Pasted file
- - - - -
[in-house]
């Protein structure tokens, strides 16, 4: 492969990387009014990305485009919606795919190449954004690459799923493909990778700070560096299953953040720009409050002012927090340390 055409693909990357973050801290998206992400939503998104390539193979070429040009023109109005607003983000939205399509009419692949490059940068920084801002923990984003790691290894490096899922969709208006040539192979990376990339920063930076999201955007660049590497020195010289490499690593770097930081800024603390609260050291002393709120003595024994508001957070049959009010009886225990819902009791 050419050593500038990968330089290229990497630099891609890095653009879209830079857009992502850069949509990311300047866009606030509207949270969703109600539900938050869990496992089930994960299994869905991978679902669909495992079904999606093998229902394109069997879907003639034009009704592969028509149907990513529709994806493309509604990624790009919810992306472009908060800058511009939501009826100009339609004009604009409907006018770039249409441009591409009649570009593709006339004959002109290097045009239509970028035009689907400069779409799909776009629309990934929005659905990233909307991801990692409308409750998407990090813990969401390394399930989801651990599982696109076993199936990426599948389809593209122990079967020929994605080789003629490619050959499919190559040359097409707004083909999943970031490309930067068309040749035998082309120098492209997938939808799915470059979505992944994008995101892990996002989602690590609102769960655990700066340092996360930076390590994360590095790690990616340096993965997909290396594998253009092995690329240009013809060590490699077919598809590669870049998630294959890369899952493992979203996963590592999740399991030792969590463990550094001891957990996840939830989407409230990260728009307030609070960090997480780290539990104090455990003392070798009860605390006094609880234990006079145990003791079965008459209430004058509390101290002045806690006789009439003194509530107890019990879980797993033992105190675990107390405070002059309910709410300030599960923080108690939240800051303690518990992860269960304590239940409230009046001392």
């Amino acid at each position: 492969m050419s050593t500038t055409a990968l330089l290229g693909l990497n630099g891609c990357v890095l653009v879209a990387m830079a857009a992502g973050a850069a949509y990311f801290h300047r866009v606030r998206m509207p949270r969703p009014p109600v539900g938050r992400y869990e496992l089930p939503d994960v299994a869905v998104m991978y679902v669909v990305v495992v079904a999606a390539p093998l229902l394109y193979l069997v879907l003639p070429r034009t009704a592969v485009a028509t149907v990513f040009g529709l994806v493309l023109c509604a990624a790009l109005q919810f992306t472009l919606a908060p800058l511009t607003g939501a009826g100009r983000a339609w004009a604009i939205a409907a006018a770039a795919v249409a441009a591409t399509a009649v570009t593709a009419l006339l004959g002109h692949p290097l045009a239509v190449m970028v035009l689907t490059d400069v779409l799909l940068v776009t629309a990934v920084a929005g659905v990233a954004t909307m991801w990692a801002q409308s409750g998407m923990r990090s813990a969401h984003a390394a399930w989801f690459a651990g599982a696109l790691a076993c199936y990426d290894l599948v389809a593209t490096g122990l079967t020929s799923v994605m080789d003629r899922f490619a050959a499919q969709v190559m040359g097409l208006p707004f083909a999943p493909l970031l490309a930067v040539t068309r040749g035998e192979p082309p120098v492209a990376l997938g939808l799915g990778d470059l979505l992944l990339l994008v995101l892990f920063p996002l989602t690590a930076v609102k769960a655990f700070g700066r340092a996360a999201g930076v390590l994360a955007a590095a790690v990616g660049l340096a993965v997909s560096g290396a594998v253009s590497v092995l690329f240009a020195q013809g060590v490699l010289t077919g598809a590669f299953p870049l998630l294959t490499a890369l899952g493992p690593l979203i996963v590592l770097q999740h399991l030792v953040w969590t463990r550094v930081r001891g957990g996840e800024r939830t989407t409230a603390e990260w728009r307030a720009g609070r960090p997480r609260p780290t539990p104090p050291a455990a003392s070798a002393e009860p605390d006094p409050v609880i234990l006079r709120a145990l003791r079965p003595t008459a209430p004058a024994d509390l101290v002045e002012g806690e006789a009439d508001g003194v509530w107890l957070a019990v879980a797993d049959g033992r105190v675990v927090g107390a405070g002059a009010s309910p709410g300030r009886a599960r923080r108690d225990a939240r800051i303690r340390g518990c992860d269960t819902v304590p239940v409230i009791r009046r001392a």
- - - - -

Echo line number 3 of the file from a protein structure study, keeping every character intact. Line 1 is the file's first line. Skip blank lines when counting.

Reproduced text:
């Amino acid at each position: 492969m050419s050593t500038t055409a990968l330089l290229g693909l990497n630099g891609c990357v890095l653009v879209a990387m830079a857009a992502g973050a850069a949509y990311f801290h300047r866009v606030r998206m509207p949270r969703p009014p109600v539900g938050r992400y869990e496992l089930p939503d994960v299994a869905v998104m991978y679902v669909v990305v495992v079904a999606a390539p093998l229902l394109y193979l069997v879907l003639p070429r034009t009704a592969v485009a028509t149907v990513f040009g529709l994806v493309l023109c509604a990624a790009l109005q919810f992306t472009l919606a908060p800058l511009t607003g939501a009826g100009r983000a339609w004009a604009i939205a409907a006018a770039a795919v249409a441009a591409t399509a009649v570009t593709a009419l006339l004959g002109h692949p290097l045009a239509v190449m970028v035009l689907t490059d400069v779409l799909l940068v776009t629309a990934v920084a929005g659905v990233a954004t909307m991801w990692a801002q409308s409750g998407m923990r990090s813990a969401h984003a390394a399930w989801f690459a651990g599982a696109l790691a076993c199936y990426d290894l599948v389809a593209t490096g122990l079967t020929s799923v994605m080789d003629r899922f490619a050959a499919q969709v190559m040359g097409l208006p707004f083909a999943p493909l970031l490309a930067v040539t068309r040749g035998e192979p082309p120098v492209a990376l997938g939808l799915g990778d470059l979505l992944l990339l994008v995101l892990f920063p996002l989602t690590a930076v609102k769960a655990f700070g700066r340092a996360a999201g930076v390590l994360a955007a590095a790690v990616g660049l340096a993965v997909s560096g290396a594998v253009s590497v092995l690329f240009a020195q013809g060590v490699l010289t077919g598809a590669f299953p870049l998630l294959t490499a890369l899952g493992p690593l979203i996963v590592l770097q999740h399991l030792v953040w969590t463990r550094v930081r001891g957990g996840e800024r939830t989407t409230a603390e990260w728009r307030a720009g609070r960090p997480r609260p780290t539990p104090p050291a455990a003392s070798a002393e009860p605390d006094p409050v609880i234990l006079r709120a145990l003791r079965p003595t008459a209430p004058a024994d509390l101290v002045e002012g806690e006789a009439d508001g003194v509530w107890l957070a019990v879980a797993d049959g033992r105190v675990v927090g107390a405070g002059a009010s309910p709410g300030r009886a599960r923080r108690d225990a939240r800051i303690r340390g518990c992860d269960t819902v304590p239940v409230i009791r009046r001392a």